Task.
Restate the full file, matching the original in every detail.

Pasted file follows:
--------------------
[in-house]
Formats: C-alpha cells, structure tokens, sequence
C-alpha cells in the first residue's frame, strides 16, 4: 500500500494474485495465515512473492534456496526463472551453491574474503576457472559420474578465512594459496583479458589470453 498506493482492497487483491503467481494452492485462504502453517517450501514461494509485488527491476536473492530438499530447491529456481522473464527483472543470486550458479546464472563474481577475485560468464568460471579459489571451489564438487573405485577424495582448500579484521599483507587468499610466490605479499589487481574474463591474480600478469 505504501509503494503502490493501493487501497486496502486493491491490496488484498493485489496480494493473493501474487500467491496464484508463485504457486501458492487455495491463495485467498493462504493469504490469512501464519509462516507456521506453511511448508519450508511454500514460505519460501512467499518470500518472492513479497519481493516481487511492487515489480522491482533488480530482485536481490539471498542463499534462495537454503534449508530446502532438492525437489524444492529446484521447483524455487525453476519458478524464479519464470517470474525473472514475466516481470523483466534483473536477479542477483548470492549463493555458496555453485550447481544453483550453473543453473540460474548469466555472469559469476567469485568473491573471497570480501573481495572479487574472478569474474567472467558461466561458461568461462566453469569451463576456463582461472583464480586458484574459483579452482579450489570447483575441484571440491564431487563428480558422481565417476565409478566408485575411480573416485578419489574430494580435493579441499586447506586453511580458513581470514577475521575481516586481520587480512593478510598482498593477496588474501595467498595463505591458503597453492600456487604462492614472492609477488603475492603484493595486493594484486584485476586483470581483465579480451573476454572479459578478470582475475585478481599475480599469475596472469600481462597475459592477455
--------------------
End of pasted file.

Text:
[in-house]
Formats: C-alpha cells, structure tokens, sequence
C-alpha cells in the first residue's frame, strides 16, 4: 500500500494474485495465515512473492534456496526463472551453491574474503576457472559420474578465512594459496583479458589470453 498506493482492497487483491503467481494452492485462504502453517517450501514461494509485488527491476536473492530438499530447491529456481522473464527483472543470486550458479546464472563474481577475485560468464568460471579459489571451489564438487573405485577424495582448500579484521599483507587468499610466490605479499589487481574474463591474480600478469 505504501509503494503502490493501493487501497486496502486493491491490496488484498493485489496480494493473493501474487500467491496464484508463485504457486501458492487455495491463495485467498493462504493469504490469512501464519509462516507456521506453511511448508519450508511454500514460505519460501512467499518470500518472492513479497519481493516481487511492487515489480522491482533488480530482485536481490539471498542463499534462495537454503534449508530446502532438492525437489524444492529446484521447483524455487525453476519458478524464479519464470517470474525473472514475466516481470523483466534483473536477479542477483548470492549463493555458496555453485550447481544453483550453473543453473540460474548469466555472469559469476567469485568473491573471497570480501573481495572479487574472478569474474567472467558461466561458461568461462566453469569451463576456463582461472583464480586458484574459483579452482579450489570447483575441484571440491564431487563428480558422481565417476565409478566408485575411480573416485578419489574430494580435493579441499586447506586453511580458513581470514577475521575481516586481520587480512593478510598482498593477496588474501595467498595463505591458503597453492600456487604462492614472492609477488603475492603484493595486493594484486584485476586483470581483465579480451573476454572479459578478470582475475585478481599475480599469475596472469600481462597475459592477455